Journal List > J Breast Cancer > v.23(1) > 1142844

Kim, Park, Kim, Kim, Cho, and Park: Assessment of the Prognostic Staging System of American Joint Committee on Cancer 8th Edition for Breast Cancer: Comparisons with the Conventional Anatomic Staging System

Abstract

Purpose

The 8th edition of the American Joint Committee on Cancer (AJCC) staging manual introduced a new prognostic staging system for breast cancer. This study aimed to evaluate the changes in staging distribution and predictive power of the new staging system.

Methods

Of the 12,275 patients with breast cancer identified from the Severance Breast Cancer Registry who underwent surgery between 1978 and 2016, 12,125 patients met the inclusion criteria.

Results

In both the 7th and 8th staging systems, stage I patients constituted the largest proportion (38.2% and 48.4%). Migration from the 7th to 8th edition of the AJCC manual resulted in a decrease in stage II population and an increase in stage I and III populations. A total of 1,293 (15.4%) patients were upstaged, and 1,201 (14.3%) were downstaged. Downstaged patients had better recurrence-free and overall survival (p < 0.001). Pathologic complete response after neoadjuvant therapy showed good prognosis as p stage 0, and yp stages I and III showed poorer outcomes than the same p stage (p < 0.001).

Conclusions

Staging migrations are common in early breast cancer under the prognostic staging system. The prognostic staging system of the 8th edition of the AJCC manual discriminates survival outcomes better than the anatomical staging system of the 7th edition of the AJCC manual.

INTRODUCTION

Cancer staging enables clinicians and researchers to uniformly describe the extent of disease and effectively communicate treatment plans and prognosis [1]. Modern cancer staging of breast cancer is primarily based on the American Joint Committee on Cancer (AJCC) staging system, which was recently revised in 2017 [2].
The AJCC cancer staging manual standardized the TNM classification, which classifies tumors by size, lymph node metastasis, and distal metastasis [3]. The AJCC manual incorporates universal information and understanding of research and is made available to all countries. In addition, the AJCC cancer staging system is applicable to lower and middle-income countries because it requires only basic anatomic information. Hence, clinicians, tumor registrars, patients, and patient advocates use the AJCC staging system worldwide [24].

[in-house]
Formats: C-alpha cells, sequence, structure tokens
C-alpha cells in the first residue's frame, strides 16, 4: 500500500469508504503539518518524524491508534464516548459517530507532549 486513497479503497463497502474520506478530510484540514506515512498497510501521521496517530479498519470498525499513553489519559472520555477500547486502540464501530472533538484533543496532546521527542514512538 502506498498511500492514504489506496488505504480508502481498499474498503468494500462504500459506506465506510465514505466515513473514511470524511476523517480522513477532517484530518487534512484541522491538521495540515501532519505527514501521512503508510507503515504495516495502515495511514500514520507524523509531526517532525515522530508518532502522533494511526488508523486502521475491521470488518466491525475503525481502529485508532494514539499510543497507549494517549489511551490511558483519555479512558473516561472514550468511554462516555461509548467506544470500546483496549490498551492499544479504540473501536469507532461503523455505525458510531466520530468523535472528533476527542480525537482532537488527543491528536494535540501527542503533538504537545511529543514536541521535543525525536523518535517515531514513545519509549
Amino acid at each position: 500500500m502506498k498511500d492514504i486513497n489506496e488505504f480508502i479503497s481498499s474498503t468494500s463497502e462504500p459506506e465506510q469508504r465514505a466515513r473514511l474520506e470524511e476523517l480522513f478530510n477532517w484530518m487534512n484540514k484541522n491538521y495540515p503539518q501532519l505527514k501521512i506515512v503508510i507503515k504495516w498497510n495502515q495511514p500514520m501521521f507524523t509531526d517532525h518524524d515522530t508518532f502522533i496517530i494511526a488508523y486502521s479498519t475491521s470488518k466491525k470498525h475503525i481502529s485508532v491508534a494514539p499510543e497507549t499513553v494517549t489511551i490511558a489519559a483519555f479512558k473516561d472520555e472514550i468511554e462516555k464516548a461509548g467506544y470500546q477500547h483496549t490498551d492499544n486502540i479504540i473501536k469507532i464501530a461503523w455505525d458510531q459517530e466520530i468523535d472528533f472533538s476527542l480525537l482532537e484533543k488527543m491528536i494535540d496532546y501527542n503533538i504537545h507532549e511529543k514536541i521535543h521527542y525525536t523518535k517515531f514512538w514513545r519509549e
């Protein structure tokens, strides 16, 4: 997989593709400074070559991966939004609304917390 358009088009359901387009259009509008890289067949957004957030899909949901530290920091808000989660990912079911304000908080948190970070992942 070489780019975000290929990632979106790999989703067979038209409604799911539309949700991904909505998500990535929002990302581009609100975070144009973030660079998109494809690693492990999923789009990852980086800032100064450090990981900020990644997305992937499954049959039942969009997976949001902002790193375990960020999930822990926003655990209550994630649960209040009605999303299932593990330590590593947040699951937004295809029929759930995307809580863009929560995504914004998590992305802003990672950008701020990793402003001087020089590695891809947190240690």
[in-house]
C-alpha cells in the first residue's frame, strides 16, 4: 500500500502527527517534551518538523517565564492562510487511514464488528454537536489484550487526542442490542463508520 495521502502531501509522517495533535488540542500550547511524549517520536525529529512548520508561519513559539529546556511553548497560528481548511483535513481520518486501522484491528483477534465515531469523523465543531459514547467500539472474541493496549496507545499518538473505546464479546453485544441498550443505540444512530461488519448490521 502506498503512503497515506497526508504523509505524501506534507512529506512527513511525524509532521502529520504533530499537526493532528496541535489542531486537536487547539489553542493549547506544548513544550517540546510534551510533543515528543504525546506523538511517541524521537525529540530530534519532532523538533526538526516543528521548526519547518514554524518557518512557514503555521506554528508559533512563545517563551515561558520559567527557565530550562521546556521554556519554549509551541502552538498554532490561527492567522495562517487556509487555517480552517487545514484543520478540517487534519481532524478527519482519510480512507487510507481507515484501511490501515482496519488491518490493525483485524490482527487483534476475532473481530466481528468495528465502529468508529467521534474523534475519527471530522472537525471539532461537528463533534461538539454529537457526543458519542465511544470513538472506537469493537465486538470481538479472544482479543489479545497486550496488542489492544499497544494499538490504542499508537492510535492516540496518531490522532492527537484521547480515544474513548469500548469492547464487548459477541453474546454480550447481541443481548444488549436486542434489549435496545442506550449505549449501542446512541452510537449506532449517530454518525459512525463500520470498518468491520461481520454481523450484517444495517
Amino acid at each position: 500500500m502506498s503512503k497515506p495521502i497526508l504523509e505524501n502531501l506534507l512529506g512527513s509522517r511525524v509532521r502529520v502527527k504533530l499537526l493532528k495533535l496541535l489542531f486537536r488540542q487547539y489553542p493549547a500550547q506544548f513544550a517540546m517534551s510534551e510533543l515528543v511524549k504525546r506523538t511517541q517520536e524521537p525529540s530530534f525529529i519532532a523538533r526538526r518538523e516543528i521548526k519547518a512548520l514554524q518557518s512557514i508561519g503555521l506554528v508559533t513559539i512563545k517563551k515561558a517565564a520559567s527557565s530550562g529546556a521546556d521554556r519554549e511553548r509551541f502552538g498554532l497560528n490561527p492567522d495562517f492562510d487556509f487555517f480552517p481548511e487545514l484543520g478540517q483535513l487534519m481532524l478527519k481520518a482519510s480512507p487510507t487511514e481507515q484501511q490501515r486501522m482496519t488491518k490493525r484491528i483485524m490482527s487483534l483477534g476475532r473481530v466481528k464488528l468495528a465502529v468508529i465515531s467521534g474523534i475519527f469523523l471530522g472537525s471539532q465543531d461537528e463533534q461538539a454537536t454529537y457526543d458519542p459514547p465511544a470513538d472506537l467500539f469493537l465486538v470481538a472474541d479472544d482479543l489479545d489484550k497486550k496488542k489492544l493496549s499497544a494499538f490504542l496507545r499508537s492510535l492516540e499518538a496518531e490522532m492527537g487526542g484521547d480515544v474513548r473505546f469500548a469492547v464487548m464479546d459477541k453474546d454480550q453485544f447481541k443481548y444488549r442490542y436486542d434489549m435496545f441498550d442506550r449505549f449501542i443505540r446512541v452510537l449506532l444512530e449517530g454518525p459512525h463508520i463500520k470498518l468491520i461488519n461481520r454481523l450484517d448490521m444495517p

The previous (7th edition) AJCC manual staged cancers solely according to anatomic information. This approach did not consider the remarkable progress of modern molecular biology and the importance of biologic markers, including tumor markers, hormonal-receptor status, histologic findings, and gene expression when planning treatment and predicting cancer prognosis [56]. Therefore, a panel of AJCC experts revised the traditional guidelines to include biomarkers. This renewed staging system is the cornerstone of the next-generation AJCC staging system, which is meant to provide a more precise and personalized approach [4].
Major changes to breast cancer staging were incorporated into the 8th edition of the AJCC manual because of the heterogeneous features and diverse biomarkers in breast cancer that can influence treatment plans and prognosis [7]. First, lobular carcinoma in situ (LCIS) was reclassified as a benign lesion and removed from the list of malignant tumor entities. Second, the pathological classification of residual tumor following neoadjuvant chemotherapy (NCT) was clarified and strongly recommended. Third and most importantly, the revision established a completely new prognostic staging table that utilized biomarkers, including histologic grade, estrogen receptor (ER) expression, progesterone receptor (PR) expression, human epidermal growth factor receptor 2 (HER2) expression, and gene expressions [168].